Unskilled Nigerian Behind Phishing Offensive Targeting World's Biggest Companies

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A relatively unskilled man in his mid-20s, operating from a location near the capital of Nigeria, is the kingpin behind a four-month cyber-offensive that has affected 4,000 organizations globally.

According to an investigation by Check Point, a range of companies have been targeted by cyberattacks which aim to infect their networks, steal data and commit fraud. The victims include a marine and energy solutions company in Croatia, a transportation company in Abu Dhabi, a mining company in Egypt, a construction organization in Germany, and so on—leading international names in industries such as oil & gas, manufacturing, banking and construction.

“Successful attacks on this scale are usually attributed to expert gangs of cybercriminals—often backed by a nation-state, with the aim of destabilizing economies,” Check Point researchers said. “[Instead], he is a Nigerian national, working on his own. On his social media accounts, he uses the motto ‘get rich or die trying’.”

His attack campaign uses fraudulent emails which appear to originate from oil and gas giant Saudi Aramco, the world’s second largest daily oil producer, targeting financial staff within companies to trick them into revealing company bank details, or open the email’s malware-infected attachment.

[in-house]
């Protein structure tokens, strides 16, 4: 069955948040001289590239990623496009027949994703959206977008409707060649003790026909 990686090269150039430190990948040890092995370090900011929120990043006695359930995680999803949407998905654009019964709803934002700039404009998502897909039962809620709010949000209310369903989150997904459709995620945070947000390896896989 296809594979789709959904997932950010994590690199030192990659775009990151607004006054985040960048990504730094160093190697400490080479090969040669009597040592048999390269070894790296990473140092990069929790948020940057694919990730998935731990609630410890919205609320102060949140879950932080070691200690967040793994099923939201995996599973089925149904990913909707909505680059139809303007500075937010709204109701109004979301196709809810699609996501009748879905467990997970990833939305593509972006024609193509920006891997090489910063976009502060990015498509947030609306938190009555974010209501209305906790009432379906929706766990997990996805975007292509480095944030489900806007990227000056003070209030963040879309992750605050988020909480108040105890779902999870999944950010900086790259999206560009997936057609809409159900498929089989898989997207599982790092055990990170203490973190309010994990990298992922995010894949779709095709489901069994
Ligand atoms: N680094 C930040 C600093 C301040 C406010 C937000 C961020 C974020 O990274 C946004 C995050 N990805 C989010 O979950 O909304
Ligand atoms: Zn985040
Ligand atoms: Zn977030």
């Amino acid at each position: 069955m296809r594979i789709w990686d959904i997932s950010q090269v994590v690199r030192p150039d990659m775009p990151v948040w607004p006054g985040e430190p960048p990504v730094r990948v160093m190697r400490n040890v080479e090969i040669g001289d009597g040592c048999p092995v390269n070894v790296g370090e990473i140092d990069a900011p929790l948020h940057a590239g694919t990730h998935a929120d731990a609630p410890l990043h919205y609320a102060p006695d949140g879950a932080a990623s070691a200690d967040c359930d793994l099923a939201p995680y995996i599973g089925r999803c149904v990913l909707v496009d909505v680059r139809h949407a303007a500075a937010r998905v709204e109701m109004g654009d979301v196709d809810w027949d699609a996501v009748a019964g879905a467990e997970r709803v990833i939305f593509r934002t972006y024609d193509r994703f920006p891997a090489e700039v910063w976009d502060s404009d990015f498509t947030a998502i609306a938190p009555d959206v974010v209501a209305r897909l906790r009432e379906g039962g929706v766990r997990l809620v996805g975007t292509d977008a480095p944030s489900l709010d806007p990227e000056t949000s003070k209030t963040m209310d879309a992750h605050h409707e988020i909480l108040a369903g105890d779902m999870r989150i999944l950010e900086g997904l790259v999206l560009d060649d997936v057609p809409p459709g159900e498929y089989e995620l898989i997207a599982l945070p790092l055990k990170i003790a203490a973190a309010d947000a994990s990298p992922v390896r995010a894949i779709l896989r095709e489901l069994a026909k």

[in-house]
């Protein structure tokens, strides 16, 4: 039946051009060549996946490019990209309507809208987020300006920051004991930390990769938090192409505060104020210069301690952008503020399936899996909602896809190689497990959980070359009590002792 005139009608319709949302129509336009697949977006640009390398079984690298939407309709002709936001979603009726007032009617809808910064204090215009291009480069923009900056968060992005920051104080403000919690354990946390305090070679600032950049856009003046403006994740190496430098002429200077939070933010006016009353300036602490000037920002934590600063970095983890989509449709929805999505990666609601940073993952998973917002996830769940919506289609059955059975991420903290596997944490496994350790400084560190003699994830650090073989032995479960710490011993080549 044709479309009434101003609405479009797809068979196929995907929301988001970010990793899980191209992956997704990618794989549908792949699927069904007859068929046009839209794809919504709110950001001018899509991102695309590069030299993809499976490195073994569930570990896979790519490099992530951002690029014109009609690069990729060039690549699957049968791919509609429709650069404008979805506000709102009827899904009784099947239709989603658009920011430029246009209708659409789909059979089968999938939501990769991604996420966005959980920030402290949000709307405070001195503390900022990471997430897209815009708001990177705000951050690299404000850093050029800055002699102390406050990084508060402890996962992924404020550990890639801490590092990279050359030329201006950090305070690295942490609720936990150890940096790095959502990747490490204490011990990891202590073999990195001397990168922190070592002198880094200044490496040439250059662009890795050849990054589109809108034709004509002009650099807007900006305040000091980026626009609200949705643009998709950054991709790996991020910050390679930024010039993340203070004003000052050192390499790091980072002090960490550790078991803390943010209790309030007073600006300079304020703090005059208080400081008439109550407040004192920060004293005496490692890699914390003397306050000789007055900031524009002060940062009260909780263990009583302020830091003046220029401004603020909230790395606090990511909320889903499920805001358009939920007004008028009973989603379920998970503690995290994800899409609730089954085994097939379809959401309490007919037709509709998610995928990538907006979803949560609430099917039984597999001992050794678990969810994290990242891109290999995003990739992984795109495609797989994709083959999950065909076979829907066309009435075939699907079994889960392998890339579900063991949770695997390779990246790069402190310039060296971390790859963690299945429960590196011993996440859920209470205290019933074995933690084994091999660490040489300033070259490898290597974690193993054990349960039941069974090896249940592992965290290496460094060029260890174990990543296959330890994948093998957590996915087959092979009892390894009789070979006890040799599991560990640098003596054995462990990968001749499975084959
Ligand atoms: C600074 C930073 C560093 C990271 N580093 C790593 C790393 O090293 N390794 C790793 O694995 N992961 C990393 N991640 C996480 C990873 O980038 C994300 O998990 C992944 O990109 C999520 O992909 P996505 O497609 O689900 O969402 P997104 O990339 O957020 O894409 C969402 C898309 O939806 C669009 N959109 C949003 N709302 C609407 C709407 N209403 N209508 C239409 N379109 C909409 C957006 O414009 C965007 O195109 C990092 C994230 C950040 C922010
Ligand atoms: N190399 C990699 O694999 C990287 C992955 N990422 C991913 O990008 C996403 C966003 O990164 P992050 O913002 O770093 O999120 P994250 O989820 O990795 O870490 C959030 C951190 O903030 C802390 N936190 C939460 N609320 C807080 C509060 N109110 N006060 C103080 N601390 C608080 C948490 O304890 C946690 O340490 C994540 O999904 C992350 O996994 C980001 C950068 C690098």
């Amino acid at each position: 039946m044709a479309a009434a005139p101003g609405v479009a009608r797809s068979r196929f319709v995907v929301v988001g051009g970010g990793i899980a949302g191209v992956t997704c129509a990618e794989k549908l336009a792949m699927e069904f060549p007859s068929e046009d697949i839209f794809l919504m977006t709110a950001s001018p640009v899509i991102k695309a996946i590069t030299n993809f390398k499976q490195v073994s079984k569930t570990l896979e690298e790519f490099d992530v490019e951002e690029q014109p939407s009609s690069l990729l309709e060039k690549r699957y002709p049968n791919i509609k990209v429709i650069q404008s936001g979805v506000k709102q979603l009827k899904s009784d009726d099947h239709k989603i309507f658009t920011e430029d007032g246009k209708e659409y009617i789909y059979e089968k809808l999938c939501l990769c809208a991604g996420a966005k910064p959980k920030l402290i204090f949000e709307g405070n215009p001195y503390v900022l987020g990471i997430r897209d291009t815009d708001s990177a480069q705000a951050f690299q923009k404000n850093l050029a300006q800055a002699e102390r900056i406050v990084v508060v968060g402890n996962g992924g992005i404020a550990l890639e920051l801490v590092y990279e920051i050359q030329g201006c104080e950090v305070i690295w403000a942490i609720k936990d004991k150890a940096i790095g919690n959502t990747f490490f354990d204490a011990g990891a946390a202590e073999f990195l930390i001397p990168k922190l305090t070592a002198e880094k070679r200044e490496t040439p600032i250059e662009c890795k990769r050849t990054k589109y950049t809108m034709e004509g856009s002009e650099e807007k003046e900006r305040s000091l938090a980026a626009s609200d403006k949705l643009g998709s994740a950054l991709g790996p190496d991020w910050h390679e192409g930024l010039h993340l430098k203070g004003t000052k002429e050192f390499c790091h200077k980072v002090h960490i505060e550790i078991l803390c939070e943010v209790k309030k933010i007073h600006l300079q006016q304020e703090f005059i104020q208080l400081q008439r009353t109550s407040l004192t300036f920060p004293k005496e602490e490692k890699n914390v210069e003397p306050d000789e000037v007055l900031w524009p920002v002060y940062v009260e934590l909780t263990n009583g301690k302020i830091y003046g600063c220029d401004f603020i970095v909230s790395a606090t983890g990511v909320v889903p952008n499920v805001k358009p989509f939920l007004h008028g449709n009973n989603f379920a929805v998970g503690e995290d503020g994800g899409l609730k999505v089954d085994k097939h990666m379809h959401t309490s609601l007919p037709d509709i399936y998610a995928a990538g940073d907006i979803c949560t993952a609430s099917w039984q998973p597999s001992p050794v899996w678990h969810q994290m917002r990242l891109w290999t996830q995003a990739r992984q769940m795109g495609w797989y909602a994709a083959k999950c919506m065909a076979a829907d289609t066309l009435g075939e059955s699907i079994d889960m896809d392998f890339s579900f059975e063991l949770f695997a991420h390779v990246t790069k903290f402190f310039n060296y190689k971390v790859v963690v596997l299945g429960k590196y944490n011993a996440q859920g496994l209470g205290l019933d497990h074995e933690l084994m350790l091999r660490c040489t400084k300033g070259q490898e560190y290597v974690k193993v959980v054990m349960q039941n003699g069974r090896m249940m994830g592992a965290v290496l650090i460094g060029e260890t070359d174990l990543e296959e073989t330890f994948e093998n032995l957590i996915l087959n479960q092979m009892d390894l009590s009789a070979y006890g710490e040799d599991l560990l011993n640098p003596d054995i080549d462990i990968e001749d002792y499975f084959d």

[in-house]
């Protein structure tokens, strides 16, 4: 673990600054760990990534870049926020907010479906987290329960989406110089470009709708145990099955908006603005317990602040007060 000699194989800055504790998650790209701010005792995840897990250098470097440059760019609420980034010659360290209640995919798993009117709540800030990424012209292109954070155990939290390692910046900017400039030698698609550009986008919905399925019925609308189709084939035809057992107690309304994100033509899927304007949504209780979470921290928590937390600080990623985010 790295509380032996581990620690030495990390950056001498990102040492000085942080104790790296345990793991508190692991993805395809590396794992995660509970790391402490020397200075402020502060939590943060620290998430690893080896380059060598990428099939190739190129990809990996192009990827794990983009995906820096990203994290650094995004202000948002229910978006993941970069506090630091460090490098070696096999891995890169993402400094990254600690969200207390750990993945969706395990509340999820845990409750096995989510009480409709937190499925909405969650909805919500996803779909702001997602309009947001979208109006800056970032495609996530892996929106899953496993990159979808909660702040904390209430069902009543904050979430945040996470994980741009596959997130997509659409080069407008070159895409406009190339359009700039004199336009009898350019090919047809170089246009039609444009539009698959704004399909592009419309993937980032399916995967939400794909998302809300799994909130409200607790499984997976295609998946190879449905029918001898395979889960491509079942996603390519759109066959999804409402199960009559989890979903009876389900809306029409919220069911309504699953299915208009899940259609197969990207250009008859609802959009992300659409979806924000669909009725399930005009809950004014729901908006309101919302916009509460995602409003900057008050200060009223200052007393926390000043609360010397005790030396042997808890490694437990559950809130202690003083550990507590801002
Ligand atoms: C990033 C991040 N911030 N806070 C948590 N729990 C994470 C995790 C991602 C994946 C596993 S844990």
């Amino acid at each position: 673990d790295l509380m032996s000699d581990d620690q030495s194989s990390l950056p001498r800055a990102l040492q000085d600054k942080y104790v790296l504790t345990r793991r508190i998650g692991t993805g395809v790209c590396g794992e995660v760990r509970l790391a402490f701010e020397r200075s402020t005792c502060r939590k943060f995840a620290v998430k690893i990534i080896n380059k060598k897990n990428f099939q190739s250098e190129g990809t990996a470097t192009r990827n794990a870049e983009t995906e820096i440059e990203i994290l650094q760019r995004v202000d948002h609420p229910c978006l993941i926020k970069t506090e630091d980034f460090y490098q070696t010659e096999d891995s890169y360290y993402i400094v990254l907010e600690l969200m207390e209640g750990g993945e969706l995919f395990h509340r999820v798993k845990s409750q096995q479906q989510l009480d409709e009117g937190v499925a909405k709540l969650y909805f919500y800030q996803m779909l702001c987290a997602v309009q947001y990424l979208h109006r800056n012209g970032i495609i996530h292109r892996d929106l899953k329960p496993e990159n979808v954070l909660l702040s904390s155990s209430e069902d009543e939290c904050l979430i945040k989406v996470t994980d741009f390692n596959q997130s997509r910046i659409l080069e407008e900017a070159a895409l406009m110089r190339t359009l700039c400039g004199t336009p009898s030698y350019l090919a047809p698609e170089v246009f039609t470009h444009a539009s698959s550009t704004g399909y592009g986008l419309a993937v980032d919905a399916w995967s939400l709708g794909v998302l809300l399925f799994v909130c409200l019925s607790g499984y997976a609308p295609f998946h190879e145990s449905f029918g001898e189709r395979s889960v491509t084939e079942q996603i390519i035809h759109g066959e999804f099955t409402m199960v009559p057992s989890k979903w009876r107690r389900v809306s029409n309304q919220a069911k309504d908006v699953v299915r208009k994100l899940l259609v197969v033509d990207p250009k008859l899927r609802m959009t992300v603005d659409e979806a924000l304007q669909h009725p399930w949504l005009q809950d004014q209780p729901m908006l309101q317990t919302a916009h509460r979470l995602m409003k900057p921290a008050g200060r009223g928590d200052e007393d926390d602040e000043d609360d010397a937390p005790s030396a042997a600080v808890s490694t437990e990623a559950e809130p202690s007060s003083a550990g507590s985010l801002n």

“It’s particularly striking that his techniques display a low level of cyber-skills,” the researchers said. “His fraudulent emails are crude and unsophisticated; there is almost no research or social engineering involved in creating them. The titles of the emails are generic, and phrased as “Dear Sir/Ms.”  The same mail is sent to numerous targets, all in blind carbon copy, urging victims to send back banking details, perhaps for future scams.”

The malware used is NetWire, a remote access Trojan which allows full control over infected machines, and Hawkeye, a keylogging program. These are old, generic and readily available online; and, he uses freeware to ‘scrape’ email addresses from corporate websites which he then uses as targets for his campaigns, Check Point said.

The ramifications are myriad: Both financial losses and the ability for follow-on attacks should both be concerns, the firm cautioned.

“In addition to the financial losses resulting from the attack, the malware used by the criminal to infect organizations gives remote control over infected machines, and can perform keylogging functions,” researchers explained “This enables harvesting of a variety of information from infected machines, such as details on the companies’ operations, assets and intellectual property. These can have a value far greater than the thousands of dollars obtained by fraud. What happens when the hackers realize the real value of these assets and start to exploit them?”

Check Point’s research team has notified law enforcement authorities in Nigeria and internationally, it said.

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